By New Times
By Connor Radnovich
By Robrt L. Pela and Amy Silverman
By Ray Stern
By Keegan Hamilton
By Matthew Hendley
By Monica Alonzo
By Monica Alonzo
Methamphetamine is an all-American drug. It should come as no surprise that many embrace a high that can make running errands feel like the quest for the golden fleece.
As early as the 1830s, the French writer Alexis de Tocqueville wrote: "It is odd to watch, with what feverish ardor the Americans pursue prosperity and how they are ever tormented by the shadowy suspicion that they may not have taken the shortest route to get it."
Those shortcuts often have been expedited through chemicals. In 1885, the pharmaceutical firm of Parke, Davis and Company pitched its new product, cocaine:
"A drug, through its stimulant properties, can supply the place of food, make the coward brave, the silent eloquent, free the victims of the alcohol and opium habits from their bondage, and, as an anesthetic, render the sufferer insensitive to pain . . ."
Amphetamine was created two years after that, in 1887, but it didn't become popular until almost a half-century later. In 1932, another pharmaceutical company marketed amphetamine under the name Benzedrine, as an inhaler for asthmatics and cold sufferers. Soon, doctors began to prescribe amphetamine for depression.
Benzedrine caught on, and became a widely used--and sometimes abused--drug. A 1937 article in the Journal of the American Medical Association detailed a study at the University of Minnesota that had taken on a life of its own:
"Benzedrine tablets were used at the Department of Psychology to study effects on human thought. It was found that the substance increased alertness. . . . Apparently, the effectiveness of the drug in delaying the onset of sleep has induced many students to seek the drug in local pharmacies."
Methamphetamine's progenitor is ephedrine, commonly found in the Chinese herb mahuang. Physicians documented its stimulant properties more than 5,100 years ago.
The Japanese first synthesized the drug in 1919. It's easier to manufacture than amphetamine, and more potent.
According to several biographers, Adolf Hitler was a major-league tweaker, taking regular injections of meth. So was John F. Kennedy, if Seymour Hersh's new book is accurate. Hersh claims that Kennedy received regular meth injections during the Cuban missile crisis in 1962.
No great stigma attached itself in the 1950s to the use of speed in the States, and many doctors prescribed it upon request. Three types of speed were available by prescription--Benzedrine, a stronger form sold as Dexedrine, and the strongest, Methedrine.
Speed attracted athletes, bored housewives, The Wild One-era motorcycle gangs and truckers, among others. Beat Era poets and jazz musicians wove the drug into their subculture.
Allen Ginsberg said he wrote his classic poem "Kaddish" on a three-day speed jag. Jazz great Charlie "Bird" Parker habitually dipped an amphetamine-soaked cotton strip from a Benzedrine inhaler into his coffee.
Dealers illegally sold speed on the streets, but clandestine labs didn't exist in the 1950s, as there was no need for them. Federal Drug Administration reports indicate that, in 1962, eight billion--yes, billion--amphetamine tablets were sold in the U.S.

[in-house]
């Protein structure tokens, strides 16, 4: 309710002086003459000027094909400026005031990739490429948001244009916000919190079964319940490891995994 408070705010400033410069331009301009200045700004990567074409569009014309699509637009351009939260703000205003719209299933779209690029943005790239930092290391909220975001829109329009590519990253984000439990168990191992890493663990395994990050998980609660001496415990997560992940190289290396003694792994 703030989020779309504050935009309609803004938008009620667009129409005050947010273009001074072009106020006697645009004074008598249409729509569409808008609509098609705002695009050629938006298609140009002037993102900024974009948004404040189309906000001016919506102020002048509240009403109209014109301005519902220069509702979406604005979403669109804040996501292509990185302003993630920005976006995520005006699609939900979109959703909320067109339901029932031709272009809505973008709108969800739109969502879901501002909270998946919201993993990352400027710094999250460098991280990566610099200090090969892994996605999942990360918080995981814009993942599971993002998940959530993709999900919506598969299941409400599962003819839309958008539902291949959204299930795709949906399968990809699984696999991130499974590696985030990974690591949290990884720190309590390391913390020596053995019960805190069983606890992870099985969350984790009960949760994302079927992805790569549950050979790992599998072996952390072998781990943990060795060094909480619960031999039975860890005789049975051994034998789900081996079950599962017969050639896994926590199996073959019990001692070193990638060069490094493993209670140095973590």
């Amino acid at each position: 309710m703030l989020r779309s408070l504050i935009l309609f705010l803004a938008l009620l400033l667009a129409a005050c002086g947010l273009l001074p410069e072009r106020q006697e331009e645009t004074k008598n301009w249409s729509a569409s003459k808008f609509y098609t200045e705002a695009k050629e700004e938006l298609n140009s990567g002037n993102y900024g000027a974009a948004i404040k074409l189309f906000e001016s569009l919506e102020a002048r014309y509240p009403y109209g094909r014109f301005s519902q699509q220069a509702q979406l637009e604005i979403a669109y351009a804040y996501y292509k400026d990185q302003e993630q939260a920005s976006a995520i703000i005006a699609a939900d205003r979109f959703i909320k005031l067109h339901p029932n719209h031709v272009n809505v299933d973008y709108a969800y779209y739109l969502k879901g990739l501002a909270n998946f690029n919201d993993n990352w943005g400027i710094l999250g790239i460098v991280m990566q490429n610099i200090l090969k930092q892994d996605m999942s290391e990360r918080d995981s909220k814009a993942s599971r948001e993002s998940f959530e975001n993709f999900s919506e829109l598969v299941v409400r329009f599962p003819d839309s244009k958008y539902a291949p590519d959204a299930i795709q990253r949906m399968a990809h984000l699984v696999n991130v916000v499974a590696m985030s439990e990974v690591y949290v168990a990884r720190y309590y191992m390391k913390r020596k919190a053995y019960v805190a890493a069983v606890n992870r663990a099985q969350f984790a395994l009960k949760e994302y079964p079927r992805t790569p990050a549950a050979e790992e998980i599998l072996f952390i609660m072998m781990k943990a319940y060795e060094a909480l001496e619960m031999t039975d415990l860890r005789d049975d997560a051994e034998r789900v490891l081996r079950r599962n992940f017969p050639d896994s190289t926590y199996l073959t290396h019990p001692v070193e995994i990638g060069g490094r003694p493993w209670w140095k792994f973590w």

Drug police in the mid-1960s tried to restrict public access to speed with federal laws against rampant manufacturing and prescription of the drug.
As the demand began to outstrip supply, underground methamphetamine "labs" were born. Easier to synthesize and far stronger than straight amphetamine, meth was an obvious route for underground drug chemists. They guarded their recipes like those of gourmet cooks, far from the slipshod manner in which many of today's ersatz "cooks" operate.
The first U.S. meth lab busted was in Santa Cruz, California, in 1967, during the so-called "Summer of Love" in nearby San Francisco.
By then, however, speed had supplanted psychedelics as top dog in the trend-setting Haight district. That meant the streets of San Francisco were far meaner than most outsiders reckoned.
But the "speed kills" public-relations campaigns of the late 1960s and beyond was a rousing success. Speed fell out of mainstream favor in the 1970s and into the 1980s, replaced mostly by cocaine.
Speed did retain its blue-collar, white, mostly rural core constituency. Often called "crank"--bikers and truckers were said to conceal bags of dope in their vehicles' crankcases--methamphetamine for years was produced and controlled nationally by outlaw motorcycle gangs.
But as meth started its comeback this decade, the Mexican drug gangs jumped headlong into the game. Law enforcement sources differ on whether the Mexicans fueled the resurgence, or whether they responded to a burgeoning demand.
The old biker labs were capable only of producing relatively small quantities of meth--like most homegrown labs today. But the Mexican superlabs that dominate today's meth market have everything going their way:
* Access to key chemicals needed to make potent methamphetamine in bulk.
* A labor force willing to do perilous grunt work in Mexico and the States--the production, smuggling and distribution of the drug.
* NAFTA. The trade agreement has increased truck traffic from Mexico across the border more than 50 percent since 1993. Traffickers often hide drugs in shipments of food that would spoil if the trucks were searched thoroughly.
* Government corruption in Mexico and among U.S. border agents.
* A generally porous border.
In the early 1990s, the Mexican gangs started to smuggle unprecedented amounts of the drug into Arizona and other border states. That surely accounts in large measure for the unprecedented surge of meth use in the Valley then and beyond.